Time filter

Source Type

Muta H.,Osaka University | Etoh Y.,Nippon Nuclear Fuel Development | Ohishi Y.,Osaka University | Kurosaki K.,Osaka University | Yamanaka S.,Osaka University
Journal of Nuclear Science and Technology

Hydrogen diffusion in monoclinic and tetragonal zirconium oxides has been studied by electronic state calculations. In both structures, the optimized hydrogen site lies near the center of a distorted fluorite structure. The activation energy was calculated to be 120-200 kJ/mol, which is similar to experimentally measured values. The effects of compressive stress, alloying elements, and oxygen defects are considered individually. Compressive stress reduces the hydrogen diffusion coefficient by 40%/GPa. Oxygen defects and substituted Fe and Cr are thought to act as trapping sites for hydrogen, which probably reduces hydrogen diffusion in zirconium oxide. © 2012 Atomic Energy Society of Japan. Source

Ishiyama Y.,Nippon Nuclear Fuel Development | Rogge R.B.,National Research Council Canada | Obata M.,Toshiba Corporation
Journal of Nuclear Materials

Weld beads on plate specimens made of type 316L stainless steel were neutron-irradiated up to about 2.5 × 1025 n/m2 (E > 1 MeV) at 561 K in the Japan Material Testing Reactor (JMTR). Residual stresses of the specimens were measured by the neutron diffraction method, and the radiation-induced stress relaxation was evaluated. The values of σx residual stress (transverse to the weld bead) and σy residual stress (longitudinal to the weld bead) decreased with increasing neutron dose. The tendency of the stress relaxation was almost the same as previously published data, which were obtained for type 304 stainless steel. From this result, it was considered that there was no steel type dependence on radiation-induced stress relaxation. The neutron irradiation dose dependence of the stress relaxation was examined using an equation derived from the irradiation creep equation. The coefficient of the stress relaxation equation was obtained, and the value was 1.4 (×10-6/MPa/dpa). This value was smaller than that of nickel alloy. © 2010 Elsevier B.V. All rights reserved. Source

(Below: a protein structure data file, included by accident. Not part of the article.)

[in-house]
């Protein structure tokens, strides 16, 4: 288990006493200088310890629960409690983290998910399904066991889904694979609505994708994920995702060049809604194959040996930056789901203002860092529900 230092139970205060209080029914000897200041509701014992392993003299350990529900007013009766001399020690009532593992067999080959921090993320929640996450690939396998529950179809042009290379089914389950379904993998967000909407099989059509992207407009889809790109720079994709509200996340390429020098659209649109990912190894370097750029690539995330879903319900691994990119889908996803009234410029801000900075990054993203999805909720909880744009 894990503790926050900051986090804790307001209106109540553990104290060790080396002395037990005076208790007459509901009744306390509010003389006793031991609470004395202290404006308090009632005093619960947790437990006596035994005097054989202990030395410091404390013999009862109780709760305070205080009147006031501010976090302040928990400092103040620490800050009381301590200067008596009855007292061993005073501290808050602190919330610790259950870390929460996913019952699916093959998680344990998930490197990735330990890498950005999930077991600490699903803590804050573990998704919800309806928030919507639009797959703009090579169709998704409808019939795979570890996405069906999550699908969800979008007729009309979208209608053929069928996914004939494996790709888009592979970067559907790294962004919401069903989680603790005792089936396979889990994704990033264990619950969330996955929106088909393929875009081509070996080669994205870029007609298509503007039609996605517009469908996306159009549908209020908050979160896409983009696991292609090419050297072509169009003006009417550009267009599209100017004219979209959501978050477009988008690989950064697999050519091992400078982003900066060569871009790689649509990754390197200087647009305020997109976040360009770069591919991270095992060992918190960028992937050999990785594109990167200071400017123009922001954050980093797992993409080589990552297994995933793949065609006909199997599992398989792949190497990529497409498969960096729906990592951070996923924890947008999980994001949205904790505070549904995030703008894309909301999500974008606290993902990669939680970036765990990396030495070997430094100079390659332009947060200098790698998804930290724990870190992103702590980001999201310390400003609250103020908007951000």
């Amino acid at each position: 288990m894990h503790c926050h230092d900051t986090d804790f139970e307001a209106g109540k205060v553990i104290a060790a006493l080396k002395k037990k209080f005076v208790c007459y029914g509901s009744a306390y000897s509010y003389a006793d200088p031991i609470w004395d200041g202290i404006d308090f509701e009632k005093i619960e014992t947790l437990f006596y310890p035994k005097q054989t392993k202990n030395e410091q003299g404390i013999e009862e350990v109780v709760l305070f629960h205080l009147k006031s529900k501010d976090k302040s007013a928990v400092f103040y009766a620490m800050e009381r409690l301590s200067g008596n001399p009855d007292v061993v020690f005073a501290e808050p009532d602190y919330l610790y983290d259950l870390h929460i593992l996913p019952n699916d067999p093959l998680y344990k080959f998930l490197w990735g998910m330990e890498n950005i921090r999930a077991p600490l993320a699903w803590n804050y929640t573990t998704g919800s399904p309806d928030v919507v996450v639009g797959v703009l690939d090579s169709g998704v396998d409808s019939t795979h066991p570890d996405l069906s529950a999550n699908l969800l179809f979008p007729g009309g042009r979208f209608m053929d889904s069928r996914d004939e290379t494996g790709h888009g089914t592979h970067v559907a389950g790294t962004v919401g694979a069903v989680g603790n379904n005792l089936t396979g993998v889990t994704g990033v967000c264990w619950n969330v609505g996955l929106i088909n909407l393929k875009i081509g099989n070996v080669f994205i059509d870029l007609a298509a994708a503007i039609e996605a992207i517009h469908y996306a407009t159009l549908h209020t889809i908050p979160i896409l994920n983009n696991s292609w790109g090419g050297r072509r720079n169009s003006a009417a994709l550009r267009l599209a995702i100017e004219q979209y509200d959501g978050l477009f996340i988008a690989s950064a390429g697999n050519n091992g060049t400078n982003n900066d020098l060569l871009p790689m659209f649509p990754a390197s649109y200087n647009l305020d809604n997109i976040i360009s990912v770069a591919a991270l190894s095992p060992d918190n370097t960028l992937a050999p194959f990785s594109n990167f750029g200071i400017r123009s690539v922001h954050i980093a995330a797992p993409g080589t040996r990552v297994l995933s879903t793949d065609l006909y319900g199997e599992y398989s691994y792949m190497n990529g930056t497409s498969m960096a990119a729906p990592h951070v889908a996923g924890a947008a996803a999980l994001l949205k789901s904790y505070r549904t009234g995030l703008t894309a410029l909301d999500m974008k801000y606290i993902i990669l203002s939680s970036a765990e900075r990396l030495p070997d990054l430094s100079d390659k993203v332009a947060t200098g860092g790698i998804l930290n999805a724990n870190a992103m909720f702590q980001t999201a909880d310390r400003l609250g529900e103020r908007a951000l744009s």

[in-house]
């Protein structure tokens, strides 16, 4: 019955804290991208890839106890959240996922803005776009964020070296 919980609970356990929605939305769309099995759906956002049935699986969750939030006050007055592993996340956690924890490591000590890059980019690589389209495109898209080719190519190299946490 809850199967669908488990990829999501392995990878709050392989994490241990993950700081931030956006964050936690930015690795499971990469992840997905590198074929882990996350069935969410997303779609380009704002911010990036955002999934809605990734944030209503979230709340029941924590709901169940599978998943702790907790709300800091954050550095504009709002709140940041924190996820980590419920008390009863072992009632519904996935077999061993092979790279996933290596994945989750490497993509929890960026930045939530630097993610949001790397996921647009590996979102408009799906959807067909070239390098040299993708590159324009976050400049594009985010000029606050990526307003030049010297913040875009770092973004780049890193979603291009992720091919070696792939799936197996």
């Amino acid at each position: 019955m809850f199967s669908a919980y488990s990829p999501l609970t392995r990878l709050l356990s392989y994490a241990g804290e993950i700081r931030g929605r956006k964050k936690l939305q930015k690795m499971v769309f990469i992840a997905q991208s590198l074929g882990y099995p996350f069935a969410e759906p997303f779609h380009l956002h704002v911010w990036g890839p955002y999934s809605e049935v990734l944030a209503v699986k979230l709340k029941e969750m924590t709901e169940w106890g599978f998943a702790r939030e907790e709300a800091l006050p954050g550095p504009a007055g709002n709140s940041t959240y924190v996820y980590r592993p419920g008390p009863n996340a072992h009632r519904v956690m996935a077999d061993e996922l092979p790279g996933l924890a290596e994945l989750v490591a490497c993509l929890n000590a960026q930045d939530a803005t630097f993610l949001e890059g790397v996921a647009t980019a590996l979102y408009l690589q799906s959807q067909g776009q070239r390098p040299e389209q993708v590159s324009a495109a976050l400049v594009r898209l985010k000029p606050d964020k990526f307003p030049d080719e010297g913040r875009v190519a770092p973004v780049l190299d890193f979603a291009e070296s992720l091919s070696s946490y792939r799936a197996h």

Fukuya K.,Japan Institute of Nuclear Safety System | Nishioka H.,Japan Institute of Nuclear Safety System | Fujii K.,Japan Institute of Nuclear Safety System | Miura T.,Japan Institute of Nuclear Safety System | Torimaru T.,Nippon Nuclear Fuel Development
Journal of Nuclear Materials

Local deformation behavior in cold worked SUS316 stainless steels irradiated to 73 dpa at 573 K was examined by SEM and EBSD after deformation to plastic strain of ∼2% at 593 K at a strain rate of 7.8 × 10 -8/s in an argon gas environment. Grain boundary separation occurred at random grain boundaries which lay almost normal to the tensile direction and had coarse dislocation channels in grains on one side. Misorientation maps indicated that a local high strain field existed near grain boundaries when coarse channels impinged on grain boundaries forming dislocation pileups. The grain boundary separation occurred more frequently at the grain boundaries where the difference in Schmidt factor was larger between two adjacent grains. These results indicated that the grain boundary separation was triggered by the local high stress field induced by dislocation pileups and high normal component of tensile stress. © 2011 Elsevier B.V. All rights reserved. Source